Bottom line, if it fits into your budget, pick one or two that work for you. And don't rule out the smaller events too. They are sometimes even more fun with less stress. But make up your mind to get yourself out there and make those contacts. You might surprise yourself and have a good time, even if you're an introvert like I can be sometimes.
I just returned from the Mystery Writers of America's Sleuthfest. It was in pricy South Beach, but a great investment to me. I made a sale, and got hugs from some pretty well-known scribes...
The value of conferences all depends upon why you're going. Name recognition is important, but if you are published but just starting out, you will do better at some of the smaller conferences and conventions. Having said that, you can have fun at any of them. There is a difference between a conference and a convention though. Bouchercon, Left Coast Crime, Malice, Mayhem in the Midlands are really conventions for mystery fans--with panels that feature authors. Writing conferences are about the learning the craft and business of writing.

I just returned home from the Public Safety Writers Association conference--probably the smallest of all I've ever been too and a real plus because everyone got to know everyone. PSWA is for anyone in the public safety field or writing fiction or non-fiction about same. The speakers ranged from the Coroner of Clark County NV, an editor of a law enforcement magazine, a publisher of fiction, presentations on contracts, working with editors, and all sorts of bare bones information about craft and promotion. It was educational and lots of fun. If you'd like more information about joining, visit http://www.policewriter.com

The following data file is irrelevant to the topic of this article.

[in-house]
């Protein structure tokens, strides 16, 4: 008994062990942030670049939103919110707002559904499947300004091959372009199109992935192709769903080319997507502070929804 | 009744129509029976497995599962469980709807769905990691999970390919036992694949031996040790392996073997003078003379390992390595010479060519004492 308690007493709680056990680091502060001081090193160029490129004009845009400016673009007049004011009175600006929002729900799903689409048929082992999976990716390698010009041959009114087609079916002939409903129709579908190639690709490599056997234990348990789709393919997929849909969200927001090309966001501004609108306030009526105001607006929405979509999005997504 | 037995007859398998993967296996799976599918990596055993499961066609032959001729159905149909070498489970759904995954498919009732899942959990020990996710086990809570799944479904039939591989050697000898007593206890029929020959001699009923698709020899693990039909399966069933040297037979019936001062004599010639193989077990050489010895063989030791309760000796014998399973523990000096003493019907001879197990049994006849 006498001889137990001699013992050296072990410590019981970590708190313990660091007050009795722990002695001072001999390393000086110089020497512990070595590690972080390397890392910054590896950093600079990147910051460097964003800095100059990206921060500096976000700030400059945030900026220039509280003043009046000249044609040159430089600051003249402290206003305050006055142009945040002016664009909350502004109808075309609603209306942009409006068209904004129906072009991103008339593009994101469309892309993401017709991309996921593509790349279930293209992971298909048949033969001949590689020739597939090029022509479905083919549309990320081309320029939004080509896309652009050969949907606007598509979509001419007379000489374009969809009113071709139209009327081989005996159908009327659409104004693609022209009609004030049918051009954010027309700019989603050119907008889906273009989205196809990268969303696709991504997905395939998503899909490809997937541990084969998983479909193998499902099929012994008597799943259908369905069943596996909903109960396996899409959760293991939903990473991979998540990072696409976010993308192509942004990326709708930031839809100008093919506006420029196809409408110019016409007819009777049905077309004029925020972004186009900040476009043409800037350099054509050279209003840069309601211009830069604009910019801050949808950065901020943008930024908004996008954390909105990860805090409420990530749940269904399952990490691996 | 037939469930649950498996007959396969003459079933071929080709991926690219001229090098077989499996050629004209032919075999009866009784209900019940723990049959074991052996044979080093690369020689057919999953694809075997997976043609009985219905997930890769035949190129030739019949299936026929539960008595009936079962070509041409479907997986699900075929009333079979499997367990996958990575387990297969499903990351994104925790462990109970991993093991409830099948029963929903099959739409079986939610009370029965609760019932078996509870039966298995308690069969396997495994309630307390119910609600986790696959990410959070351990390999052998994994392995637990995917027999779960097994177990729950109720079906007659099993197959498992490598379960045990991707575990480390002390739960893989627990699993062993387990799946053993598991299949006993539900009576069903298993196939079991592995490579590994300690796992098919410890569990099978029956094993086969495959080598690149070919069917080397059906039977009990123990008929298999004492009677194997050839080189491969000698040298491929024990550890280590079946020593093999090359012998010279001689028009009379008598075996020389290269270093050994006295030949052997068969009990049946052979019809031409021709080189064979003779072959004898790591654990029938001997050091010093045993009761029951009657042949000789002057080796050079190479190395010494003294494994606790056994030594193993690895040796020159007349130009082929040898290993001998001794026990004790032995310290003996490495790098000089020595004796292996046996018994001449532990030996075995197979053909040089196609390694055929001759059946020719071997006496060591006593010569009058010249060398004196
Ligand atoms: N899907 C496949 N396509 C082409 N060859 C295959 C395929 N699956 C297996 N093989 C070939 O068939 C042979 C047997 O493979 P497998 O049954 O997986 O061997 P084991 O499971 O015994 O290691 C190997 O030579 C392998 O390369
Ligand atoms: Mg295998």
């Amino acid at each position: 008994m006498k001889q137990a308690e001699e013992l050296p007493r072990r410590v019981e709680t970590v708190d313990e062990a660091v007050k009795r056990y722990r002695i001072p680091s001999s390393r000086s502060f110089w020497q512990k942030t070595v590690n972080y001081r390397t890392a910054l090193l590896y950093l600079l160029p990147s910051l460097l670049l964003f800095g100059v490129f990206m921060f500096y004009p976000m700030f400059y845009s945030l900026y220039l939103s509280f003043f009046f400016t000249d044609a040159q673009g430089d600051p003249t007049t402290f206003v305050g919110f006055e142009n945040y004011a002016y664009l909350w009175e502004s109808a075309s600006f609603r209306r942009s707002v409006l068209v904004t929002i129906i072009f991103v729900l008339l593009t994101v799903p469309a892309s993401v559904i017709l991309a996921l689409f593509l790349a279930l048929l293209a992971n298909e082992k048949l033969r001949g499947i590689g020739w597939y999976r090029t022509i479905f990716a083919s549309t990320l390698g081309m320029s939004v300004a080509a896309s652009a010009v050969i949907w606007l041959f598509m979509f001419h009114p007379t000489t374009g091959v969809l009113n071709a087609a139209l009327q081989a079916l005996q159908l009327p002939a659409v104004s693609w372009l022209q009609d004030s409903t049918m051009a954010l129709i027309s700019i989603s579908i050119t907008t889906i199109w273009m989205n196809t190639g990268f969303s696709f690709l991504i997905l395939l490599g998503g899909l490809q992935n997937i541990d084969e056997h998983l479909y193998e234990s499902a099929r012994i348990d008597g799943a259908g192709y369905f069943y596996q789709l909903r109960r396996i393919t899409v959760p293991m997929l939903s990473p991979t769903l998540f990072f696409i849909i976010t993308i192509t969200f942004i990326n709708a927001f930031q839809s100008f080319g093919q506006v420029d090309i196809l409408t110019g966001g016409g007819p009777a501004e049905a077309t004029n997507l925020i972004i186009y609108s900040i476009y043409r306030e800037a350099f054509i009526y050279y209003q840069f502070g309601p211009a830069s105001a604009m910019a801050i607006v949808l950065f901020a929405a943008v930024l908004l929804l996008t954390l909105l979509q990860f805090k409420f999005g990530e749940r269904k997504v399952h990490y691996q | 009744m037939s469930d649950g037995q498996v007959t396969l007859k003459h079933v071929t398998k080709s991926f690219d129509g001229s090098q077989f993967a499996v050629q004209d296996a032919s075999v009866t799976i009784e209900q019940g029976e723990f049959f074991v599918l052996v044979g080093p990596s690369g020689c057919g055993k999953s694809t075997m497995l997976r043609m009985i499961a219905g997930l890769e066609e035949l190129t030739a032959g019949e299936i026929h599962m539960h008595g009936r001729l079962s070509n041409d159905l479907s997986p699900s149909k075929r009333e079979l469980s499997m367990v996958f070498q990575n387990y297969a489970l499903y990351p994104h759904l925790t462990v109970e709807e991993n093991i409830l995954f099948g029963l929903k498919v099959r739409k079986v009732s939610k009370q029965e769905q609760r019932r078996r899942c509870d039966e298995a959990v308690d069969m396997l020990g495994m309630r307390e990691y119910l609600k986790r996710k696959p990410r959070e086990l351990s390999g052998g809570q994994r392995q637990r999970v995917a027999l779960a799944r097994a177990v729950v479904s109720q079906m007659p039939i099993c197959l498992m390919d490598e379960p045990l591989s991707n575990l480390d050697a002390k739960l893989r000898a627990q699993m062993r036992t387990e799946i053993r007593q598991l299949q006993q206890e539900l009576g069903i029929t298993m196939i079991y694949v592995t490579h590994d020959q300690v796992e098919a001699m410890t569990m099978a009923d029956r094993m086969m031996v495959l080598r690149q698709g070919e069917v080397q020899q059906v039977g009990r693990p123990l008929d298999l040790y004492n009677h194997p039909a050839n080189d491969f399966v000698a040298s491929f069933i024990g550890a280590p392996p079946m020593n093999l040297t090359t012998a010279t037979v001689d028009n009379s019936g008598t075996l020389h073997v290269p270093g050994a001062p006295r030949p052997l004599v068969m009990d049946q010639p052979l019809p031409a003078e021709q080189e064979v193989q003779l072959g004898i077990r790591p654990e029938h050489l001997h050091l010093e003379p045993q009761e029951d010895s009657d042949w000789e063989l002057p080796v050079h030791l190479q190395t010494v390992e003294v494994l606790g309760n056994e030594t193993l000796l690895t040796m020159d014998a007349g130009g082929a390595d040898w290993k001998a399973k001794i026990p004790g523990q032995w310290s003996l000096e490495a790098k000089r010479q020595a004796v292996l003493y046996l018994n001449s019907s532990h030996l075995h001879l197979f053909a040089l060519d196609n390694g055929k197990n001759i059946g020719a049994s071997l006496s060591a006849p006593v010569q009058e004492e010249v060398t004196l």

Marilyn
I'm glad someone started this thread, because I've been wondering the same thing myself. I was planning to do my first Bouchercon this year, but it's looking more and more pointless, since it seems as if almost no one is going. Then I wonder if it will be worth doing 08, which looks like it'll be a jam packed madhouse, what with so many people giving this year a miss.

Jury's still out at the moment, but it's great to read other people's thoughts on the subject.
The 2007 Bouchercon conference will be in Anchorage Alaska this year and a big treat for me since I used to live there. It is shaping up to be a smaller more intimate group which should be fun. And there are plenty of names I'd like to meet, many on this blog. I'll be taking some vacation time and enjoying my old stomping grounds.
Christa I'm going to Bouchercon this year as a fan. When I first realized how small it was going to be I was discouraged, no doubt, but now I'm wondering if that's just going to make it easier for me to have a chance to meet people and say hi. The thing is-I've seen a couple of names that I don't remember seeing on last year's Bouchercon list too. So that's also a plus, who knows who else is coming that may not normally come?

And I think you're right about next year-everyone is already talking about how they're definitely going to be there in Baltimore since they're not going to Anchorage. I think Baltimore will be a complete frenzy. That's why the moment I get back from Anchorage I plan on starting to save for Harrogate. Well, that and I'm fairly certain they won't let me keep taking time off from nursing school to go to conferences to rub elbows with authors.
I'm glad to learn the 2008 Bouchercon will be in Baltimore - I'll definitely be there, especially since I've just reserved a surprisingly cheap nonstop flight from Albany to Baltimore for Malice. (Getting to Crystal City will be the next challenge.) I did attend a Bouchercon several years ago and found it somewhat overwhelming. I agree with people who've been saying the smaller to mid-size conferences can be more enjoyable and productive. Crimebake in the Boston area is a good example.